I found this gem while looking for a photo of one of Buson’s haiga (haiku illustration, a proto-Manga-like genre he did much to advance) as a possible addition to Sunday’s post. It comes courtesy of Mexican blogger and man-of-letters Aurelio Asiain, who, as it happens, now teaches at the very college in Japan where I spent a formative year as an exchange student back in 1985-86.

This is as close to an outright simile as a haiku can get. Notice that there’s no firefly in the painting, which acts as a kind of commentary on the poem. In the absence of any additional information, one could certainly read this as a poem about a firefly whose diligent study bears fruit in the radiance coming from his abdomen. But the facial expression of the figure in the painting encourages a more Rabelaisian interpretation. Notice, further, the placement of the text in relation to the figure, the calligraphy suggesting curls of vapor. This is a fart joke.

It translates particularly well into modern American English, since “talking out one’s ass” is such a popular way to characterize know-it-all bloviating. Intellectual pursuits had a much higher value in Edo-period Japan, though, where students and scholars were often poetically said to study by firefly light — a conceit that survives to this day:

“Keisetsu-jidadi” which literally translates into “the era of the firefly and snow,” means one’s student days. It derives from the Chinese folklore and refers to studying in the glow of the fireflies and snow by the window. There is also an expression “Keisetsu no kou” which means “the fruits of diligent study.”

So Buson’s insight consists simply in pointing out where on its anatomy the firefly’s light emerges.

We shouldn’t be surprised that such a humorous haiku came from the brush of one of the greatest haiku masters. Humor and earthiness were primarily what distinguished haiku and haikai no renga from the much older renga (linked verse) tradition in the first place. In social terms, haiku poetry represented a middle-class appropriation and popularization of what had been a very aristocratic pursuit. And Japan was and remains an earthy culture; there’s nothing like the split between classical and vernacular views of the body which has afflicted Westerners since the Renaissance. Buson was able to paint equally well in a high-brow Chinese style and in the cartoonish fashion seen here, just as Chaucer included the Knights Tale and the Miller’s Tale in the same work.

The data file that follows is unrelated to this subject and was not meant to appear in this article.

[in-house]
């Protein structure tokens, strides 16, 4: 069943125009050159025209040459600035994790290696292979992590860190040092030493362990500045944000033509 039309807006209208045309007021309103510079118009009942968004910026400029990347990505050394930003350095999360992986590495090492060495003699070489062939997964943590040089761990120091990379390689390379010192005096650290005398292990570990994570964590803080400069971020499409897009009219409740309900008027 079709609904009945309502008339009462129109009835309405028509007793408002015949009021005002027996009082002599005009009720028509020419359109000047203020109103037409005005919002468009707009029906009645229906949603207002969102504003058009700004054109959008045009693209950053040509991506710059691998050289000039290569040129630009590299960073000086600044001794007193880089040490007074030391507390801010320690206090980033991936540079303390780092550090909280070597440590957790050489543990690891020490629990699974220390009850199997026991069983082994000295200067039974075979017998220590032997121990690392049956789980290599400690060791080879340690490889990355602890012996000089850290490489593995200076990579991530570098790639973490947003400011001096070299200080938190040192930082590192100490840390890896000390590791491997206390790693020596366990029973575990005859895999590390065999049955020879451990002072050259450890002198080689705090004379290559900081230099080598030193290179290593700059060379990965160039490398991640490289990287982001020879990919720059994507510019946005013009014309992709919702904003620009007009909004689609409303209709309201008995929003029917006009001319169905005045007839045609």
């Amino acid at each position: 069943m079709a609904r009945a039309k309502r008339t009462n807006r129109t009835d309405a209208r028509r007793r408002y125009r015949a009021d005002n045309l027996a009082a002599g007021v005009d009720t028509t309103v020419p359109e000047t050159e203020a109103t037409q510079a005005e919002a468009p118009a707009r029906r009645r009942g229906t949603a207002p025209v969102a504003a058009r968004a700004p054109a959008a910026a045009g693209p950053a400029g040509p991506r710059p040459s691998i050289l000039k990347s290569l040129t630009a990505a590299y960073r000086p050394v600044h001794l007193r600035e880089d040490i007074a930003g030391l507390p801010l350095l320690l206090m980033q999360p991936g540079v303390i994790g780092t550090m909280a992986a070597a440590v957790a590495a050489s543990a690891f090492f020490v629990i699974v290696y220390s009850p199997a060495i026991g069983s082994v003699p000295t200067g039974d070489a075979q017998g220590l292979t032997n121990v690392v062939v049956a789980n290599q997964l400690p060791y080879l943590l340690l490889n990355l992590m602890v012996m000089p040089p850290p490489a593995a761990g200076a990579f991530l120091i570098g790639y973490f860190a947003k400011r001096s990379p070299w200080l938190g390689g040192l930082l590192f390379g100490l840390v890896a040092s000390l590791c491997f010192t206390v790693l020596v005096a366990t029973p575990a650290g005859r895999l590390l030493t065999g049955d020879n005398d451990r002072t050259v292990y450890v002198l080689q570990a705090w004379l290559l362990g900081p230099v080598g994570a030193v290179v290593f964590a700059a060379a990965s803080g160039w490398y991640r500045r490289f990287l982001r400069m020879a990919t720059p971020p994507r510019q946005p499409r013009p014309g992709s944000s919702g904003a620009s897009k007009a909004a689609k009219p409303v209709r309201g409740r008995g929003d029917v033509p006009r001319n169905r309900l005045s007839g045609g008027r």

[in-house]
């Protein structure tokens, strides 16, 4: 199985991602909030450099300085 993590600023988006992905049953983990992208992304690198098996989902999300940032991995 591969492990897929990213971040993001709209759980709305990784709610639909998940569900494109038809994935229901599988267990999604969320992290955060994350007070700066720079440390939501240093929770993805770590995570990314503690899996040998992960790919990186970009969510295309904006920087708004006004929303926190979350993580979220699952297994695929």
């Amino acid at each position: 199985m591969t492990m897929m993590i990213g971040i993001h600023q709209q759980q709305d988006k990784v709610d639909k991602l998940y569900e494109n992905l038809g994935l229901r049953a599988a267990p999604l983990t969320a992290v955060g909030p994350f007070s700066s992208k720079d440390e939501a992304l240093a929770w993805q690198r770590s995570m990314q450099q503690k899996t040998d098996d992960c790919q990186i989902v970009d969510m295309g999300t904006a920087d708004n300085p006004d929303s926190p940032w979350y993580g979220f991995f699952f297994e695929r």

Between dream and metaphor: haiku of Yosa Buson

Whenever I have to bang out a bunch of haiku, I like to read from the masters for inspiration. I’ve been avoiding translations which I suspect to be very good, such as Robert Hass’ The Essential Haiku, because I’m afraid they will make me lazy. The best way to read Japanese haiku, as far as I’m concerned, is with the aid of a literal English translation by someone like Harold G. Henderson or R. H. Blyth, so I’ll be forced to refer to the Japanese text and, if present, the syllable-by-syllable interpretation. I’ve forgotten most of the Japanese I studied in college, but at least I remember the basics, such as how the grammar works and how to use a kanji dictionary. Attempting to translate poetry is one of the best ways I know to fully engage with it. Today I thought I’d preserve not just my attempts, but also some of the thoughts that got me there.

Yosa Buson (1716-1783) is generally considered one of the four greatest writers of what we now call haiku (the others being Basho, Issa, and Shiki), and he was a brilliant painter and sketch artist to boot. Though ambiguity has always been prized in Japanese poetry, Buson took it to the limit in some of his haiku. Others, of course, are entirely straightforward. Here are a few of each.


Nashi no hana tsuki no fumiyomu onna ari

The blossoming pear—
a woman reads a letter
in the moonlight.


Is it live, or is it metaphor? Other translators tend to make this a bit more instrumental and say “by moonlight,” but the grammatical structure suggests that letter-reading woman is to moon as blossom is to pear tree.


Shigi tôku kuwa sugusu mizu no uneri kana

A distant snipe.
Rinsing off the hoe,
how the water quakes!


The association here may be with the circling, diving courtship display of a common snipe (Gallinago gallinago) at dusk, or simply its zig-zag flight when flushed. The verb uneru means to undulate, meander, surge, swell, roll, etc.


Kura narabu ura wa tsubame no kayoi michi

Behind the warehouse row,
a road busy with the back-and-forth
of barn swallows.


This is Hirundo rustica gutturalis, a different subspecies but substantially the same bird familiar to Europeans and North Americans.


Yado kase to katan nage dasu fubuki kana

“A night’s lodging!”
and the sword thrown down—
a gust of snow.


Buson really makes the little words work hard. The Japanese particle to attributes the opening phrase to someone — we’re left to imagine who — while at the same time introducing the down-thrown-sword gust of snow.


Me ni ureshi koi gimi no sen mashiro nari

As utterly blank as it is,
I can’t stop looking
at my lover’s fan.